Roy Scheider (February 10)

I can’t remember if I heard about the passing of Roy Scheider before or after I got Sam’s text. (I’m beginning to think she’s cursed) but I do remember I was sad. The man from Jaws had died. When I was in the 6th grade a television show came on that really appealed to me. It was called SeaQuest DSV. Roy Scheider played the captain of a submarine-type ship set in the not-so-distant future. I’m not sure exactly why I liked it so much. It was fun, sci-fi and cool. I enjoyed it. Roy Scheider was an excellent captain. I would have loved him as a boss.

Anthony Minghella (March 18)

I’m fairly confident I didn’t hear from Sam on this one. The first Anthony Minghella film I saw was Cold Mountain. As I recall I was dragged to see it in the theater. And as I recall, I ended up liking it more than the person who dragged me. It was years later when I’d get around to seeing another Anthony Minghella movie. It was only a few years ago that I saw The Talented Mr. Ripley. And I’m not certain if I saw it or Breaking and Entering first. Both excellent movies by the way. In a way, I saved the best for last. It was only last year (or perhaps the beginning of this year) that I finally watched The English Patient. It was beautiful. If you haven’t seen it, I truly recommend it. Anthony Minghella won the Best Director Oscar and the film won Best Picture. He died much too early. It’s unfortunate we’ll never see another of his films.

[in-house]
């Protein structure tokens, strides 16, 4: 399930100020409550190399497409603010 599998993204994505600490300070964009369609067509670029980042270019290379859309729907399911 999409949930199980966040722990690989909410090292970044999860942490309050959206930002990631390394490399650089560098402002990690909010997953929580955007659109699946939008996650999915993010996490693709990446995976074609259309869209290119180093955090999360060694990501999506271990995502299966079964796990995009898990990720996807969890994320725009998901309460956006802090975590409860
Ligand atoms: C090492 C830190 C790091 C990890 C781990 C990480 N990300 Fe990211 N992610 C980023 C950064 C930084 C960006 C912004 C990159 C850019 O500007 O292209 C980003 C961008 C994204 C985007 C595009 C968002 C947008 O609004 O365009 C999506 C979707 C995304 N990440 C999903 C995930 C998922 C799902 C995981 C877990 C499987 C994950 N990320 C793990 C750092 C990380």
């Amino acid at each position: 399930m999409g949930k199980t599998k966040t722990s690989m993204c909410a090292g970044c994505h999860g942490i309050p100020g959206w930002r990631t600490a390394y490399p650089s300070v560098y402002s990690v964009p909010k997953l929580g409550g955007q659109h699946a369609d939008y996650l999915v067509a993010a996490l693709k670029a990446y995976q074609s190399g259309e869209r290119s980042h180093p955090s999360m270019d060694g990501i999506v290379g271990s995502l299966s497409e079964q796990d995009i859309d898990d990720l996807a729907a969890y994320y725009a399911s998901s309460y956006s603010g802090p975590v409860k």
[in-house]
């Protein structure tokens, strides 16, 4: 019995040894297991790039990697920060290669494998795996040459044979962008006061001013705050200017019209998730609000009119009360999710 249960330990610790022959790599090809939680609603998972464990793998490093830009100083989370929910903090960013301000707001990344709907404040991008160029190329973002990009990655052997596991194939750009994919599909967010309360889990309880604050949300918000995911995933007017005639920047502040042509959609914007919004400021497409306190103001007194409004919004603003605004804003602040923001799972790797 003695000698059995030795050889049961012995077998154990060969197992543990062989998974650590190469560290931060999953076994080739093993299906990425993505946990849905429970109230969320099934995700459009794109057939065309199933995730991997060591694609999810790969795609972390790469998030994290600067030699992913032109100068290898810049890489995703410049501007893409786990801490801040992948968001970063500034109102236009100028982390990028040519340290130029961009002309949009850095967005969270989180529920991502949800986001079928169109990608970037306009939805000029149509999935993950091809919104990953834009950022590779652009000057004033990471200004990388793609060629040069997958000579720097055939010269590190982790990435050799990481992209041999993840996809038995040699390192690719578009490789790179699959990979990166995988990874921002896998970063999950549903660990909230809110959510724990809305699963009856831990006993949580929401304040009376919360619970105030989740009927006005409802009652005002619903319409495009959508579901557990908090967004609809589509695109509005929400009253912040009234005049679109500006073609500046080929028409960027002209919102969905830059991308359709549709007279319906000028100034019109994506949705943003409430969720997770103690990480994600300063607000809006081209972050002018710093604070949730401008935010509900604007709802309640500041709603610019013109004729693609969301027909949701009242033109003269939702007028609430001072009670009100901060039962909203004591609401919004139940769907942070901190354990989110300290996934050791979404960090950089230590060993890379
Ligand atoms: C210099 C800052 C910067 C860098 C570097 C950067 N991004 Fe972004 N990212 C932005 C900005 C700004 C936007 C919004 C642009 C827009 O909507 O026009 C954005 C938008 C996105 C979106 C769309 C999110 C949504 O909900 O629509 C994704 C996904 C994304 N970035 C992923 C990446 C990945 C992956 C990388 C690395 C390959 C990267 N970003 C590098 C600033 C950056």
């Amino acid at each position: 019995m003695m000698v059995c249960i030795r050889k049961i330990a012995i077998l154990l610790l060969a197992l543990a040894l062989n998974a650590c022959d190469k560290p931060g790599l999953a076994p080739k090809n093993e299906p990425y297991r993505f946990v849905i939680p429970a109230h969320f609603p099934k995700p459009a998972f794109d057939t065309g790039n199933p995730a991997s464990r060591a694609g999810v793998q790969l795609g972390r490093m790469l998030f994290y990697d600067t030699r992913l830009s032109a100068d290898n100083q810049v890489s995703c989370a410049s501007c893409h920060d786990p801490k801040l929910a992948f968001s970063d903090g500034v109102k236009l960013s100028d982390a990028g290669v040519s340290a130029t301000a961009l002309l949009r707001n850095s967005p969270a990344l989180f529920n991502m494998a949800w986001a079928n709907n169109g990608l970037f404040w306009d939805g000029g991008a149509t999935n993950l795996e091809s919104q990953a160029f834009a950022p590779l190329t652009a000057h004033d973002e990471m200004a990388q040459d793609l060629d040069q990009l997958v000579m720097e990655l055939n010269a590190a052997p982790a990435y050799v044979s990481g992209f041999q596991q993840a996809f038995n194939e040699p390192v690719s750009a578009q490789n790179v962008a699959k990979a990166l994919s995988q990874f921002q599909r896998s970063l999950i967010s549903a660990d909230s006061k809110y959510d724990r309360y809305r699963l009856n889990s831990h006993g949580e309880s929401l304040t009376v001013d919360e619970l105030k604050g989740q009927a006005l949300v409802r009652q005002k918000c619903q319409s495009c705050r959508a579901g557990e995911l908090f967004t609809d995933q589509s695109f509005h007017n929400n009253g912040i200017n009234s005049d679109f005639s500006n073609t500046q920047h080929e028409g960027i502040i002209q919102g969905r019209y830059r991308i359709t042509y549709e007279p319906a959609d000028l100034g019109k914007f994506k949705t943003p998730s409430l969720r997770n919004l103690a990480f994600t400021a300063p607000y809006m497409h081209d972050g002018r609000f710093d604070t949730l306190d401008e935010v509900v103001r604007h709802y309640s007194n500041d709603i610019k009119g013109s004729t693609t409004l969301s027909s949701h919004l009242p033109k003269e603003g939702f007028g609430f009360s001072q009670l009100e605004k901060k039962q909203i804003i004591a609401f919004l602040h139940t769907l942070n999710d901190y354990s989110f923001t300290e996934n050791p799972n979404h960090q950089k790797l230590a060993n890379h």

Charlton Heston (April 5)

Charlton Heston was an icon. I’ll admit I haven’t seen very many of his movies (not even Planet of the Apes I’m ashamed to say) but I will say The Ten Commandments is one of the first films I remember. I think it was shown to me in elementary school. Charlton Heston lived a long life with a long filmography and he will be missed. If you haven’t seen Kenneth Branagh’s Hamlet (in which Heston has a small, but excellent role) I suggest you do.

Sydney Pollack (May 26)